Implementing Emergent Collaboration at FSG Pt 1: Business Drivers and Where the Push Came From


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This is the first in a series of posts on how FSG-Social Impact Consultants, is implementing emergent collaboration strategies and technologies within its organization. Founded in 2000 as Foundation Strategy Group, FSG is a nonprofit consulting firm specializing in strategy, evaluation, and research. Today, FSG with approximately 80 employees and celebrates a decade of global social impact. We interviewed Carl Frappaolo, Director of Knowledge Management at FSG, which has been implementing its emergent collaboration technologies and strategies for around two months. The full case study on FSG can be downloaded for free along with half a dozen other emergent collaboration case studies and resources .

What were the Business Drivers For Emergent Collaboration?

The main reason FSG invested in collaborative technologies was due to the growth of the company. FSG was growing very quickly and they realized that knowledge sharing and collaboration under the old model did not scale very well. They went from one geographic location, to three, and then to four, with a commensurate uptake in work experience and employees. As they expanded, there was realization that collaboration via email and their shared drive was starting to show cracks of stress (they realized this with just 80 employees!). They relied heavily on traditional communication systems such as the phone, email and the memory of employees. Someone might ask, or pose the question in an email, “Did we ever do this type of a project in this geographic area?” and fellow employees would just remember and respond. However, with more employees, new locations and an increasingly greater history, it became more difficult to continue with this.

New employees at FSG in particular had trouble knowing who to go to with questions or where to go to find information. Employees would spend a significant amount of time searching for and looking for information. This oftentimes placed an increased demand on their most senior consultants’ time and prompted the question, “Is this the best use of our time?” For FSG, the business driver was not financial in nature such as cost savings and profitability, but rather a desire to grow and reduce the on-boarding time for new employees in order for them to become productive quickly. Another business driver was to allow communities of interest and communities of practice to organize together and share information in a dynamic, asynchronous, and flexible way.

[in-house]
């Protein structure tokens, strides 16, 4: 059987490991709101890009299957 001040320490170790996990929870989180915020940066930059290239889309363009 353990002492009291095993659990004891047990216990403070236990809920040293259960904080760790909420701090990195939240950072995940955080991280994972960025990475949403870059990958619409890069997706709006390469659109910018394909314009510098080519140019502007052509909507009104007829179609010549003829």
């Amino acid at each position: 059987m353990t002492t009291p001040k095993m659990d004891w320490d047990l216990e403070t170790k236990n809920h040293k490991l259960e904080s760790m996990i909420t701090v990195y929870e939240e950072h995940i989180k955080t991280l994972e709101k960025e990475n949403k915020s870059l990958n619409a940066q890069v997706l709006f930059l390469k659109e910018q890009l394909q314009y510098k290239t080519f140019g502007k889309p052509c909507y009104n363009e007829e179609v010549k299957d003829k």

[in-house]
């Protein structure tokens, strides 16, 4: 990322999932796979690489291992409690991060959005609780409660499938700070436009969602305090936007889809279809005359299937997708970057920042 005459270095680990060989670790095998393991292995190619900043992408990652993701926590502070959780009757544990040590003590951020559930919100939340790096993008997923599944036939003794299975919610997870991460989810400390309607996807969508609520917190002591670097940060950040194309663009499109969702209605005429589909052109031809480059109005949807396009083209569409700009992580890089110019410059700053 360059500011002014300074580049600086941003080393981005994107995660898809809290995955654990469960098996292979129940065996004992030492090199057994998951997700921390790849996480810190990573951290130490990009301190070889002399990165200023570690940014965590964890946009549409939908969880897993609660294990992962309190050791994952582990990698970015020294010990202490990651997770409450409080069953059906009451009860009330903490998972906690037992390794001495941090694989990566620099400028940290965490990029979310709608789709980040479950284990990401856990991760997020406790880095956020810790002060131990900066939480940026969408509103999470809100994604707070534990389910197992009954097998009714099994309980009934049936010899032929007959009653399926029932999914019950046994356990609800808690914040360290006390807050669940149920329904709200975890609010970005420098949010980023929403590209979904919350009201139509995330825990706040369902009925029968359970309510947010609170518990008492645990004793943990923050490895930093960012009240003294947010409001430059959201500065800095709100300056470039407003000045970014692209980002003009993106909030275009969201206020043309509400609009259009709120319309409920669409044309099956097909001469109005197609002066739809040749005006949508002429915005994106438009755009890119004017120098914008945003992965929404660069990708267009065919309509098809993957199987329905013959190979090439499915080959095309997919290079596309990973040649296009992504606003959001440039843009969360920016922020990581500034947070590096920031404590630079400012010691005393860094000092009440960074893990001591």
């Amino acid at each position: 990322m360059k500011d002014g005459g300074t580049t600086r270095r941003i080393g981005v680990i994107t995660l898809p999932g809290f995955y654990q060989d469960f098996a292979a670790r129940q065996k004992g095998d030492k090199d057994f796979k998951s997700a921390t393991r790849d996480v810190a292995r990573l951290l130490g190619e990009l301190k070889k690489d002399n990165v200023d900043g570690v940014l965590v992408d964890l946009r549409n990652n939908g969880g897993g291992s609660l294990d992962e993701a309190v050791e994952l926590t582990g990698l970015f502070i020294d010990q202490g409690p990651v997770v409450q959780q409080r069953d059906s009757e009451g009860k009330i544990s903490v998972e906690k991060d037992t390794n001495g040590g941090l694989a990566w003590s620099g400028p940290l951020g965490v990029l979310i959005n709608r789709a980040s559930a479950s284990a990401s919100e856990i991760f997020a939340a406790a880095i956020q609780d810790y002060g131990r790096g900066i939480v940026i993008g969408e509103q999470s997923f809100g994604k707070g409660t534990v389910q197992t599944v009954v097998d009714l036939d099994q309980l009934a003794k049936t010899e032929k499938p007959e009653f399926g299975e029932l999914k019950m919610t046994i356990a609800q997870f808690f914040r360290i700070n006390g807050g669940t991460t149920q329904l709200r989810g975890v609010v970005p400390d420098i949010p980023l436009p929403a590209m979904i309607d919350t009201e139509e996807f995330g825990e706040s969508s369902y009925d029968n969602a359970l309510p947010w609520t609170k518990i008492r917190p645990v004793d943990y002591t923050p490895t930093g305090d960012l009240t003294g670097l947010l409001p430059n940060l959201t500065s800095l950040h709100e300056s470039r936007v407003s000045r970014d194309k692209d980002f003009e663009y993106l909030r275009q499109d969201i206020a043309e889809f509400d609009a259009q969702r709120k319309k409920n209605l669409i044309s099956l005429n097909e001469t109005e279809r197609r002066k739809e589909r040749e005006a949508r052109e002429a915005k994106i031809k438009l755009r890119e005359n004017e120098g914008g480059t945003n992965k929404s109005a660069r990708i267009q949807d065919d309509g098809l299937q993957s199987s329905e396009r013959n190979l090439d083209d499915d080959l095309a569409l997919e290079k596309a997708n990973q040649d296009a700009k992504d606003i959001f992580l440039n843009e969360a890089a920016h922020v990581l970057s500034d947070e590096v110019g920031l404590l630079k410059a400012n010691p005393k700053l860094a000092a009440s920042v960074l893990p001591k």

Where did the push come from?

The implementation was a very top-down initiative for FSG. In fact, most of the senior leadership team was behind this. When Mr. Frappaolo interviewed for the Director of knowledge management position at FSG, one of the company founders was the first person to meet with him. This demonstrated to Mr. Frappaolo that FSG was serious about emergent collaboration.

However, there was also a grassroots, albeit less formal, push in this direction as well. There was a fair amount of renegade and rogue use of collaboration and e2.0 technologies. They were not company sanctioned or widely deployed but teams and individuals were already using Dropbox, Basecamp, and Google Docs. Each employee also had their own taxonomy and approach to file management and organization on their own computer drive. It was very autonomous. The senior team did not have a problem with doing this because it helped employees get their jobs done. However, they realized that how this was being done was not in best interests of the entire organization. These pockets of emergent collaboration were not strategic and needed to be centralized.

Republished with author's permission from original post.

Jacob Morgan
I'm a best-selling author, keynote speaker, and futurist who explores what the future of work is going to look like and how to create great experiences so that employees actually want to show up to work. I've written three best-selling books which are: The Employee Experience Advantage (2017), The Future of Work (2014), and The Collaborative Organization (2012).


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